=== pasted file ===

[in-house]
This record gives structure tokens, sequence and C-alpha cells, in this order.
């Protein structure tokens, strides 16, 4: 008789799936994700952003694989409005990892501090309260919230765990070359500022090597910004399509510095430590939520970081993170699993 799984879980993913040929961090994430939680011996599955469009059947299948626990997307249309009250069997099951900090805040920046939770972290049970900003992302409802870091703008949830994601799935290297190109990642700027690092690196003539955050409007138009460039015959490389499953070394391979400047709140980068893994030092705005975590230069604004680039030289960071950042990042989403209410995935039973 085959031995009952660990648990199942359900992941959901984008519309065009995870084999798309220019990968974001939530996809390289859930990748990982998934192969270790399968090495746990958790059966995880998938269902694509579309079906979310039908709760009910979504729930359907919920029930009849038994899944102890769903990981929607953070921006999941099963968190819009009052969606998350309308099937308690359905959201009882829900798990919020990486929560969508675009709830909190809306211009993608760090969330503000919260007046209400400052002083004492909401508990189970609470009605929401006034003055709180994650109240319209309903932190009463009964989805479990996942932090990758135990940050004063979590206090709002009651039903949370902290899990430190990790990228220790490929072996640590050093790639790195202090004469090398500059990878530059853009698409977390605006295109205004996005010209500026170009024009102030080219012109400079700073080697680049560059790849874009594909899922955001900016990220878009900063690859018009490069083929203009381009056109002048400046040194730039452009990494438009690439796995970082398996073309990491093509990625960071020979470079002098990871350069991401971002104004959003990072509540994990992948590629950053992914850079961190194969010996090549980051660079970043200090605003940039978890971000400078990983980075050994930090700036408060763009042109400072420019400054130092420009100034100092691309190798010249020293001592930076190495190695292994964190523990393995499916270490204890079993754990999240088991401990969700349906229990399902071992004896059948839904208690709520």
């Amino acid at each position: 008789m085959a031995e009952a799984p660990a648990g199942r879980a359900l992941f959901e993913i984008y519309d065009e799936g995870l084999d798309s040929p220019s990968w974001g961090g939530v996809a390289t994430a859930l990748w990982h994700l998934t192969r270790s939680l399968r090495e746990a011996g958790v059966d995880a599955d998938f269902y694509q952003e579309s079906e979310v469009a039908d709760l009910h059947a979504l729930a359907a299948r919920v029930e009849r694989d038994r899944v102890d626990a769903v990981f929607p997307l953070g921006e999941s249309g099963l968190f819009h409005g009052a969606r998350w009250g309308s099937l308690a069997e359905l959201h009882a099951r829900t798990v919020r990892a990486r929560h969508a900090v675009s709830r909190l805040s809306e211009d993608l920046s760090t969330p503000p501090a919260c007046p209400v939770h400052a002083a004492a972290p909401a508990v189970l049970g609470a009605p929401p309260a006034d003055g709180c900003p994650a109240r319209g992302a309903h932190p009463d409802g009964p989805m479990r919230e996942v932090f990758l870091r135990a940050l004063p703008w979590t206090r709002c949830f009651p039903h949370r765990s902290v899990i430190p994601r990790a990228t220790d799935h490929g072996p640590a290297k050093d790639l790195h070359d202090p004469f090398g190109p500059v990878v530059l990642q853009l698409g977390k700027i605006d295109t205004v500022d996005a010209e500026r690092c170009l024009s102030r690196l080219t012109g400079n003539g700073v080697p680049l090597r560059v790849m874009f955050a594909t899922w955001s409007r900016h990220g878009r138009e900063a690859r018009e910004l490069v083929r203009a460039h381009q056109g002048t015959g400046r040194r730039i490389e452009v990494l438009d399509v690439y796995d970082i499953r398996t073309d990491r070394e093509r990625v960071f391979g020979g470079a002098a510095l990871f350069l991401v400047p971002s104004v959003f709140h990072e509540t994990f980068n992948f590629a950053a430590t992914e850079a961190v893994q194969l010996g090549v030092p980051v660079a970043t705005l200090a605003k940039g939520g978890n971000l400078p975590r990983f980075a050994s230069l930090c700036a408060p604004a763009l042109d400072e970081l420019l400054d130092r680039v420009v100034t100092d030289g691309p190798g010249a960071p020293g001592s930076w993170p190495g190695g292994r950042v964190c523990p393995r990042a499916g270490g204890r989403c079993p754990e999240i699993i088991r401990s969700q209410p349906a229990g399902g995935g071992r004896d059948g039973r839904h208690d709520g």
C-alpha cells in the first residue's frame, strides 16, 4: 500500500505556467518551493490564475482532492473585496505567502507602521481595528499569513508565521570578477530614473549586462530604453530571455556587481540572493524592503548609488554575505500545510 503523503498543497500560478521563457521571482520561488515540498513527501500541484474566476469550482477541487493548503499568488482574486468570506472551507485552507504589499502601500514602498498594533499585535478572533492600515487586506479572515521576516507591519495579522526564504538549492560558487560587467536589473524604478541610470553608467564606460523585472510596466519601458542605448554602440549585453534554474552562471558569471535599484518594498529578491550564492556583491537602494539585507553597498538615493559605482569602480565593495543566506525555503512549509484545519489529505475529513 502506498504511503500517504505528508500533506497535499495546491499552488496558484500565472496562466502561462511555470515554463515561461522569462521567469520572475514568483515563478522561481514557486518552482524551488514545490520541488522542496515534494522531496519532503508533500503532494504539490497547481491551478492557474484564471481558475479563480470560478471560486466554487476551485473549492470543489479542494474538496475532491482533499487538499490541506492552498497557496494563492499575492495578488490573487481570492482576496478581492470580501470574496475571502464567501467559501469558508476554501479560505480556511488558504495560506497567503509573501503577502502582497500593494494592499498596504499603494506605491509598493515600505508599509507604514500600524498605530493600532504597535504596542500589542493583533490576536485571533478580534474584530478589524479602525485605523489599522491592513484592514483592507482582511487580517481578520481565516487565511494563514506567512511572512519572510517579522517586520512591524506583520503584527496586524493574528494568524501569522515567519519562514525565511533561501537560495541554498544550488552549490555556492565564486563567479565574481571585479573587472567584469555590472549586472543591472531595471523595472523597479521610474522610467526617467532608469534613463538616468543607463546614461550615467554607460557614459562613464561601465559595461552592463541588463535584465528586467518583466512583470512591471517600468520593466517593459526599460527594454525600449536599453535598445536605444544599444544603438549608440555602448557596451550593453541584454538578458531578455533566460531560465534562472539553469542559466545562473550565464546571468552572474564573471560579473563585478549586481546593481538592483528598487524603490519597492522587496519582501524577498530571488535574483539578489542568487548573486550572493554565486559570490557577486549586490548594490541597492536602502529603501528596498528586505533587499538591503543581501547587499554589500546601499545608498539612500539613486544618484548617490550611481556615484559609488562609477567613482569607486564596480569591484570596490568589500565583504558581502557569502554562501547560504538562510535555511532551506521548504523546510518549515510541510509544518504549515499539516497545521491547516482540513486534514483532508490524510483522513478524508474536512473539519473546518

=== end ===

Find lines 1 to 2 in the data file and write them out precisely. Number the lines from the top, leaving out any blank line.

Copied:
[in-house]
This record gives structure tokens, sequence and C-alpha cells, in this order.